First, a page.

Tuesday, March 23, 2021

The Three Golden Oranges


Over the coming weeks and months, MommyMaestra is going to try and feature a different children's book by a Hispanic author every week. I know there are a lot of great new books coming out now, but I also want to draw your attention to older books, which I will include, that have been on the market for a while but you might not have heard about. There are so many wonderful stories!  

Today, I'm starting off with Alma Flor Ada’s The Three Golden Oranges (aff link). Ada’s adaptation of the classic Spanish fairytale is spectacular with changes to the original story line that create a tale that flows simply and beautifully.

The story of three brothers who wish to marry and set out to find the woman of their dreams, they first visit the wise old woman who lives in a cave on the edge of a cliff. Spinning her wool, the old woman tells them how to find the brides that they are seeking. Naturally, two of the brothers (Santiago and Tomás) do not heed the old woman’s advice and promptly get into trouble, but the third, Matías, follows the directions as best he can and is eventually rewarded with the apparition of the kind and joyful, Blancaflor. The two quickly return to the castle to rescue both Matías’ brothers (trapped in the castle dungeon) and Blancaflor’s mother and sisters - who, along with Blancaflor, had been cruelly transformed into an orange tree with –tada! – three golden oranges!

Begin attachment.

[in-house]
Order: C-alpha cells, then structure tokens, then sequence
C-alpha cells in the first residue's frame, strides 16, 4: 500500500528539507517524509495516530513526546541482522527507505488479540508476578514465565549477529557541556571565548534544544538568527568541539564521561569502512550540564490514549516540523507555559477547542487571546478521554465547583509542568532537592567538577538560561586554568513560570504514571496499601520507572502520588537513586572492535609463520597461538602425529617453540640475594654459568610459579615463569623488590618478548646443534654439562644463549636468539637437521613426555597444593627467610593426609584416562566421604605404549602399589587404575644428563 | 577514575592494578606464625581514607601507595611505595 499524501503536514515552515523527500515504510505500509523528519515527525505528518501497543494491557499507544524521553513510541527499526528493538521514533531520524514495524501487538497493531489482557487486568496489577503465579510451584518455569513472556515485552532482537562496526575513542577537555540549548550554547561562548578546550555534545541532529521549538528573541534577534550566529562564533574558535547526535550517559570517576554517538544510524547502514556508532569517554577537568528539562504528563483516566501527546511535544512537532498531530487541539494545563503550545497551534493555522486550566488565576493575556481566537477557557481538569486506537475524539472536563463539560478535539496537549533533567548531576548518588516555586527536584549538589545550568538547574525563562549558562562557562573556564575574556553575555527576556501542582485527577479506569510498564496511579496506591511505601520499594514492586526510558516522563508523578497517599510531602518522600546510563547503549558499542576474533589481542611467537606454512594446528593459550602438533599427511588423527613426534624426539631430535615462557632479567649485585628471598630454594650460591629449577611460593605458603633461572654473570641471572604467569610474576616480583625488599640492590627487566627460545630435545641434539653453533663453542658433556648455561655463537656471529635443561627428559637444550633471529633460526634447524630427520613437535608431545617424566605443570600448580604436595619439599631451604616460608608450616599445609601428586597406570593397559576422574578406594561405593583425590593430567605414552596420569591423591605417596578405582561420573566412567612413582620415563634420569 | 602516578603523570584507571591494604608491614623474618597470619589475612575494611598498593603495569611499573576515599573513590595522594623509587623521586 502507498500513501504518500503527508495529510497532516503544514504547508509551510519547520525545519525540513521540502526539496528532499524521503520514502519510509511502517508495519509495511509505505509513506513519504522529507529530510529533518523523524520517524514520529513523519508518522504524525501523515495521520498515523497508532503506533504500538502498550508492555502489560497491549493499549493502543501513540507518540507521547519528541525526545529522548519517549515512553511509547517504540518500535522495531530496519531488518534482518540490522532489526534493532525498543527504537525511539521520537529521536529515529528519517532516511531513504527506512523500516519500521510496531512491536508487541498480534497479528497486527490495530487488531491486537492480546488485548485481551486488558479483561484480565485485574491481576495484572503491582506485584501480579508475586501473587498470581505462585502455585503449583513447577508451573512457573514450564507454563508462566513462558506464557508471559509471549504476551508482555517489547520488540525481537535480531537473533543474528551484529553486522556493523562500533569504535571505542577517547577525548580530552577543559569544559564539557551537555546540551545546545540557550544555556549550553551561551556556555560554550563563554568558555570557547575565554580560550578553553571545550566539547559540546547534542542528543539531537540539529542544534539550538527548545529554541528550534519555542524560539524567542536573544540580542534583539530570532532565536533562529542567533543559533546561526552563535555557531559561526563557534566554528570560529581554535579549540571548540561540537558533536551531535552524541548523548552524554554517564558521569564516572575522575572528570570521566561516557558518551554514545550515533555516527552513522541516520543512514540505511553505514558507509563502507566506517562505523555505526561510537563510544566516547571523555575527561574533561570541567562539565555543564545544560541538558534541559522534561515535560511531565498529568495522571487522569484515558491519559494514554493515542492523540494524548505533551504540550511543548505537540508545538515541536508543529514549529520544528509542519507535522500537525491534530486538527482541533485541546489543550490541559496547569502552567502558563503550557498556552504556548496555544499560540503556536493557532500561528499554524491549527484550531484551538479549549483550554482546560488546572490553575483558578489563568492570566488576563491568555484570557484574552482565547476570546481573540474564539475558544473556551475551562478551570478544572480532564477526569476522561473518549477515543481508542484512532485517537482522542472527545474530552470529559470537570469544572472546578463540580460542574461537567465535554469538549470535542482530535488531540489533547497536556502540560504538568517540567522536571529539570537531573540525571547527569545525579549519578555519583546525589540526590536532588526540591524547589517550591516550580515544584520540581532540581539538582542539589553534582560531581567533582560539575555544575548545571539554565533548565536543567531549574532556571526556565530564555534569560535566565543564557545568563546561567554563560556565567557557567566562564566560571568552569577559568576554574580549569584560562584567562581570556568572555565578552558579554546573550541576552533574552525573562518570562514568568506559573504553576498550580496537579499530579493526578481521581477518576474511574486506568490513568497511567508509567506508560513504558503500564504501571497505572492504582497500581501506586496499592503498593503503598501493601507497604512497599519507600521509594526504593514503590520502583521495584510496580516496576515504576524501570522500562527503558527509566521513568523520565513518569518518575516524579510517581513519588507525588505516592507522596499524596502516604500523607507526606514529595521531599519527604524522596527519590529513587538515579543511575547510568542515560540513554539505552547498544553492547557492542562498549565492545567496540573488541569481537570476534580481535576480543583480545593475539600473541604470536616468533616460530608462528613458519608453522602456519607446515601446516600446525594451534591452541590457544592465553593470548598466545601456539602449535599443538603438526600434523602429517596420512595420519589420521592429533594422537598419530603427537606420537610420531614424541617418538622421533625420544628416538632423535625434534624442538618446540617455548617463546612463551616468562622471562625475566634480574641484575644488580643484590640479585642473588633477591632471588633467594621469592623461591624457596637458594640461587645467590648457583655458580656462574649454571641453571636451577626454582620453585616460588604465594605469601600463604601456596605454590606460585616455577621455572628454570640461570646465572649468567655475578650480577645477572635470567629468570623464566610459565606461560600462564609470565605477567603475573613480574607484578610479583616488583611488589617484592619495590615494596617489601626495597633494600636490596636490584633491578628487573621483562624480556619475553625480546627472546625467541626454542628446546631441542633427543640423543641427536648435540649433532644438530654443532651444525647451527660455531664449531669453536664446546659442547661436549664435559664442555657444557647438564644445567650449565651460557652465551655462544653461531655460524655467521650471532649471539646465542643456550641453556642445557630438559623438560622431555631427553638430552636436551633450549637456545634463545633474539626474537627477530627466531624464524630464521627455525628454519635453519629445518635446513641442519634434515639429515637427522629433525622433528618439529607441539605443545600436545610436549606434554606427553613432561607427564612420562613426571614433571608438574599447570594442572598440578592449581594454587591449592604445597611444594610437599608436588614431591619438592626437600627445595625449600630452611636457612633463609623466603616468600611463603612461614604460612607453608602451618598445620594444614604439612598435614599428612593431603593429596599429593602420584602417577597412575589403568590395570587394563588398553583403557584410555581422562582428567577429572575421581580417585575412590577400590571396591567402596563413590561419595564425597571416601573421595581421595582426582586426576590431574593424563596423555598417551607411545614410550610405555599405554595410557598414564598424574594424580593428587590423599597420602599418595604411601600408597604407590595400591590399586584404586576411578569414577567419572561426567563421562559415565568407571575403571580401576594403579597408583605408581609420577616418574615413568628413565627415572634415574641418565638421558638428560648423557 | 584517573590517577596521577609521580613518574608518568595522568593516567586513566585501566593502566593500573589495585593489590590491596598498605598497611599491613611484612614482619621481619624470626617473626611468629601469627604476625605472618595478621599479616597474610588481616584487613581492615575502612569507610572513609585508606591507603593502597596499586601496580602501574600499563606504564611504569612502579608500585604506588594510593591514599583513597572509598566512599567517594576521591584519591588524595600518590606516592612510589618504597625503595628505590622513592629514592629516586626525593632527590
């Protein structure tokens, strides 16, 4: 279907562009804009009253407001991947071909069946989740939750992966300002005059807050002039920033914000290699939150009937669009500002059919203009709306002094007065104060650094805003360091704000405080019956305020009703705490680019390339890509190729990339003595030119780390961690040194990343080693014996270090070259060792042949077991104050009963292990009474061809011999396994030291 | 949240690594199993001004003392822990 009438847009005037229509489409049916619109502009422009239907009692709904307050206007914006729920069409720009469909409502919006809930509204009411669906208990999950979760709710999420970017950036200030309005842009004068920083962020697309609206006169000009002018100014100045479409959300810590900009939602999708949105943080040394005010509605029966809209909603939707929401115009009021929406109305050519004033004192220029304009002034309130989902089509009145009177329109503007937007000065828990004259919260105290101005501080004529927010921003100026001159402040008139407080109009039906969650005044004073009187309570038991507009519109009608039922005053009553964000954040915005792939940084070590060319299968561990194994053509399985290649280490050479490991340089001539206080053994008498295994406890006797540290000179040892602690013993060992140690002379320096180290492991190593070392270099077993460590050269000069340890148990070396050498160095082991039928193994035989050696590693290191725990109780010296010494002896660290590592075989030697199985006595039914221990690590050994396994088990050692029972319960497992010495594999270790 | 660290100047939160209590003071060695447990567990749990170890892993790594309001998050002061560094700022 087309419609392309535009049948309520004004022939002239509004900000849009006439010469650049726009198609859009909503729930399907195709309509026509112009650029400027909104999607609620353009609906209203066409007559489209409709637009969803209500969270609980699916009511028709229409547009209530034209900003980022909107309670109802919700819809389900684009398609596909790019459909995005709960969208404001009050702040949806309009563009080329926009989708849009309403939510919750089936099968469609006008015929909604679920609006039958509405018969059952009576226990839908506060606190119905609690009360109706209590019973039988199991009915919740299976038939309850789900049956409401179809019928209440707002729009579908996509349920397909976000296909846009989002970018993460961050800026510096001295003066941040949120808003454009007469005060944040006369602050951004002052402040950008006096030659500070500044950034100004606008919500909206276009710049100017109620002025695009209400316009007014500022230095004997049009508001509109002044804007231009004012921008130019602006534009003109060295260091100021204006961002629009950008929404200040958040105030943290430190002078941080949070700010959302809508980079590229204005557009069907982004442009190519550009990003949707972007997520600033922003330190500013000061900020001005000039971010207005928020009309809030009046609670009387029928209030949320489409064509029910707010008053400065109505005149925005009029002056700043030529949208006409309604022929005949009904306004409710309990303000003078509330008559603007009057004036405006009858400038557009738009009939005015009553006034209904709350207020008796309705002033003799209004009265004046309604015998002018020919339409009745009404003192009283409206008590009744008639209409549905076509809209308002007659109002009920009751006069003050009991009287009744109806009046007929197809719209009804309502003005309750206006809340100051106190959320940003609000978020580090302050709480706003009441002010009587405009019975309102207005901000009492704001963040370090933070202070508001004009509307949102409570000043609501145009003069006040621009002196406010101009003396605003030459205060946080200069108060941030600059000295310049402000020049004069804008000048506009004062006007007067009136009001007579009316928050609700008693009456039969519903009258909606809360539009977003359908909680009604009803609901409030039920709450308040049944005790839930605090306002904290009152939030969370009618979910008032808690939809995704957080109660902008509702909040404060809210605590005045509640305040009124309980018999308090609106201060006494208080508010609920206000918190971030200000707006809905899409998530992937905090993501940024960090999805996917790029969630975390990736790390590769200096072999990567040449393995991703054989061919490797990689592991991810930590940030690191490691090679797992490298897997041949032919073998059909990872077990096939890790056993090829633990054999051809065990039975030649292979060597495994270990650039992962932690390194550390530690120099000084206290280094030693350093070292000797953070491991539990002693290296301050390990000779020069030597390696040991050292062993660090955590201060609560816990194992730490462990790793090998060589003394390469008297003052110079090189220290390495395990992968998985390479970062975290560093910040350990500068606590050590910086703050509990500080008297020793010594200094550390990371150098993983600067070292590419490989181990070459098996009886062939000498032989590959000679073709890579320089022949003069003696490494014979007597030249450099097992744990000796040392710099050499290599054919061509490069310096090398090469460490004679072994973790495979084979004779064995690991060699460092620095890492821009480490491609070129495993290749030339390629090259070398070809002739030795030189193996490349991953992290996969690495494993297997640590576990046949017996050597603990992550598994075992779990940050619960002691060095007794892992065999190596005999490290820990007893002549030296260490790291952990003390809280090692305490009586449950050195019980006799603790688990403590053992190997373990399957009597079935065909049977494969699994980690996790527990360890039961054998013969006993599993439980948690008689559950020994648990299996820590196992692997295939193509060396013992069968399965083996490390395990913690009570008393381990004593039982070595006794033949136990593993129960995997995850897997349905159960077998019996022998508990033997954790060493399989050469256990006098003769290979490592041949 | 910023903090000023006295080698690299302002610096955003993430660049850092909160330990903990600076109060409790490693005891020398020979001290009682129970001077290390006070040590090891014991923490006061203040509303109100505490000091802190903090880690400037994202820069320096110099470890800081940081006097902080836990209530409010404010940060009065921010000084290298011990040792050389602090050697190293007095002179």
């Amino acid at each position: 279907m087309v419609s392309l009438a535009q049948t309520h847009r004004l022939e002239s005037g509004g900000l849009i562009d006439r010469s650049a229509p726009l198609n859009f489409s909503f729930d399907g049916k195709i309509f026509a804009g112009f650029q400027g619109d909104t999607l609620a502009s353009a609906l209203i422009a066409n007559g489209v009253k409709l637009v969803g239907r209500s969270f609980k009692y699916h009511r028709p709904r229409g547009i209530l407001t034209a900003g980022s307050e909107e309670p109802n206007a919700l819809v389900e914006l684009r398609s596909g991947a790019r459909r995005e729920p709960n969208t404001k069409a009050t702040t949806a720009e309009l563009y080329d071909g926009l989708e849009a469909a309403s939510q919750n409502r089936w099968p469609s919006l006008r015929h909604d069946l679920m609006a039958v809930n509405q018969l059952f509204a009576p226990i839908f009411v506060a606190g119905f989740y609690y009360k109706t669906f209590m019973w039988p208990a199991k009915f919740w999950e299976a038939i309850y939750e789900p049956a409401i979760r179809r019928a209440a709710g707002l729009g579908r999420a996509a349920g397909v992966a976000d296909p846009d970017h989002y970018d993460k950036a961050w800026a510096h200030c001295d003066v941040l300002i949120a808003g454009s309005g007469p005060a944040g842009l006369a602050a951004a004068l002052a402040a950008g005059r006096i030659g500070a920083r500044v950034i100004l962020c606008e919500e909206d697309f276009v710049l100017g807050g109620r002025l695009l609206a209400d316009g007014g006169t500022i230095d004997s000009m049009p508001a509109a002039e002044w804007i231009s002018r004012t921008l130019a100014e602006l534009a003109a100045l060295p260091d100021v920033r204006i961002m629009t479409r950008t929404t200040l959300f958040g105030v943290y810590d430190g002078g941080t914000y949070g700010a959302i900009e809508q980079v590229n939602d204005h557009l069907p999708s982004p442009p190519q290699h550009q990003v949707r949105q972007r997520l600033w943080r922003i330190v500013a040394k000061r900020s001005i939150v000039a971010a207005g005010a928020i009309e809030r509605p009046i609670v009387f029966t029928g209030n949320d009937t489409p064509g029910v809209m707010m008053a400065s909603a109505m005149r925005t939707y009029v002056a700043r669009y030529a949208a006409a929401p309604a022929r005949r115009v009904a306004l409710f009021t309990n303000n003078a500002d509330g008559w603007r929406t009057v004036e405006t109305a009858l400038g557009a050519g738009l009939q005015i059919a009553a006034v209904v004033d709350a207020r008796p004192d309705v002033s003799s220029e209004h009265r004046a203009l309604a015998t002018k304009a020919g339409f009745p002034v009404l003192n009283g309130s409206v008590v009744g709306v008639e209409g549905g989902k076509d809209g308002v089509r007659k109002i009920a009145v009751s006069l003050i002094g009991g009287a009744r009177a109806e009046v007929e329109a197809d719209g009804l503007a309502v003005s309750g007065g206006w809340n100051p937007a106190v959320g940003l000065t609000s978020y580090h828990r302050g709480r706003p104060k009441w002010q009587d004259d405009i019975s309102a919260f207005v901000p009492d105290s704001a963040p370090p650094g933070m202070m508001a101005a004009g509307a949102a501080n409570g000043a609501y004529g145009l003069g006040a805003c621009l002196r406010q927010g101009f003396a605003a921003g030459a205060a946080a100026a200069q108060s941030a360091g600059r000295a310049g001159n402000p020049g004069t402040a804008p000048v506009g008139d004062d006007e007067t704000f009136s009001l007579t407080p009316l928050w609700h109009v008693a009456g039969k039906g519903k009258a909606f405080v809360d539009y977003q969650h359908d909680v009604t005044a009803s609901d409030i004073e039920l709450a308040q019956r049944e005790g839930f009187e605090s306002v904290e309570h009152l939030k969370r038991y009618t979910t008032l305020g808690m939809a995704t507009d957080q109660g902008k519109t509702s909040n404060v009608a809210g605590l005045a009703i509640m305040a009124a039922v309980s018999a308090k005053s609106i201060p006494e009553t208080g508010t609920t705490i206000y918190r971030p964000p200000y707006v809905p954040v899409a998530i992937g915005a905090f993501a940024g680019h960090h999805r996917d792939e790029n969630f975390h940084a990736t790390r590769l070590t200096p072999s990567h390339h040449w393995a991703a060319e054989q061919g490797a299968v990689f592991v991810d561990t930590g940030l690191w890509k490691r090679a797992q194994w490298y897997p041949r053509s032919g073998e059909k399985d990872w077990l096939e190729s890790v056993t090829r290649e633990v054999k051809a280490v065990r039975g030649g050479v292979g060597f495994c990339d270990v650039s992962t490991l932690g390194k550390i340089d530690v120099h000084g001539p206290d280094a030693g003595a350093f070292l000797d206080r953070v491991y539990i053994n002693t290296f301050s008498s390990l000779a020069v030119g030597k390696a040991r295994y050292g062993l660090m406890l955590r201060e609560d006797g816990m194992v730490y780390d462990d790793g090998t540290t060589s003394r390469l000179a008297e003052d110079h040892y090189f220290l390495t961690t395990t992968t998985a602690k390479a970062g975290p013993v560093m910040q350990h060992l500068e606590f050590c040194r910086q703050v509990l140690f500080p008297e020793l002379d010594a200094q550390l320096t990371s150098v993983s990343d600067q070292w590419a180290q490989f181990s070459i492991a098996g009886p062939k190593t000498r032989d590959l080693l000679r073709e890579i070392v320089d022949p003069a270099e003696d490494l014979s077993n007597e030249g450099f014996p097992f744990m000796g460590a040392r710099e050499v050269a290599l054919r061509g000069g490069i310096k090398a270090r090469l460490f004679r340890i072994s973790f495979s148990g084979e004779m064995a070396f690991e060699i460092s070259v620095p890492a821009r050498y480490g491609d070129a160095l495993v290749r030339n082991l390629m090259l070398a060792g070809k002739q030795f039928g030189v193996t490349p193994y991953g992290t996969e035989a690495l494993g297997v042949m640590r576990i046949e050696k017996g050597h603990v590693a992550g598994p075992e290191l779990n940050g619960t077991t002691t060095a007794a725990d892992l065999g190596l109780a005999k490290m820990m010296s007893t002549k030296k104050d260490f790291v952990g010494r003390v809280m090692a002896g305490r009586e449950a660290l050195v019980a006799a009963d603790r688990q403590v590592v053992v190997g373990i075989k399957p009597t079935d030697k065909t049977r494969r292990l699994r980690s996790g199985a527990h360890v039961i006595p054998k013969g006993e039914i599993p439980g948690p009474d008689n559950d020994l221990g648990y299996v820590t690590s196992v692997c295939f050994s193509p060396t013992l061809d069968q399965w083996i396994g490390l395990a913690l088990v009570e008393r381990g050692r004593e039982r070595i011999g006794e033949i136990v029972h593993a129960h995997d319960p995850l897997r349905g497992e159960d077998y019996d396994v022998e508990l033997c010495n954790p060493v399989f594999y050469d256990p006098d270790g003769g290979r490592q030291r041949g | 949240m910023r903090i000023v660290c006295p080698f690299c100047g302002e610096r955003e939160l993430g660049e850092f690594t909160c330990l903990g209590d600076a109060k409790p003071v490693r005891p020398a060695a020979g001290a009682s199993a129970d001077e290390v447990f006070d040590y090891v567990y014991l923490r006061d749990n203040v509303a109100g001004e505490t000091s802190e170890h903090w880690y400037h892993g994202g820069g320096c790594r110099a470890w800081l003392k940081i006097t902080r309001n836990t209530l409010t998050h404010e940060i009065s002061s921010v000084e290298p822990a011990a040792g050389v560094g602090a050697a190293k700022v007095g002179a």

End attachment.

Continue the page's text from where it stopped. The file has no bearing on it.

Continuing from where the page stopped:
Unlike most fairytale endings in which the handsome prince is rescuing the princess with his extraordinary strength, agility and dashing good looks, Three Golden Oranges emphasizes the value of honesty, selflessness, honor, and dedication. When asked what type of wife he wants, Matías asks for one who is "kind, joyful and someone I could love very much" as opposed to his brothers who desire wealth and beauty. And in a novel turn of events, it is the sweet Blancaflor who chooses Matías to be her husband, rather than the other way around! Yay! Altogether what a great message…and one that I hope to impart to my own son and daughter.


Set in rural Spain, the illustrations are fantastic. Reg Cartwright does a great job depicting the Spanish characters in both their attire and features (aquiline noses are just so Mediterranean – I should know!) And his colorful, rounded artwork vividly reflects the Spanish countryside and small towns with a folk art style.

I have an older ex-library copy that I used years ago with my now teenage children. But it is so special that I've kept it and am looking forward to reading it to my youngest when he is old enough.

This book is great for those studying Spain, world cultures, folktales, legends, family, and values.

For an additional activity, download a coloring page from the book here

Order your copy online:

Happy reading!

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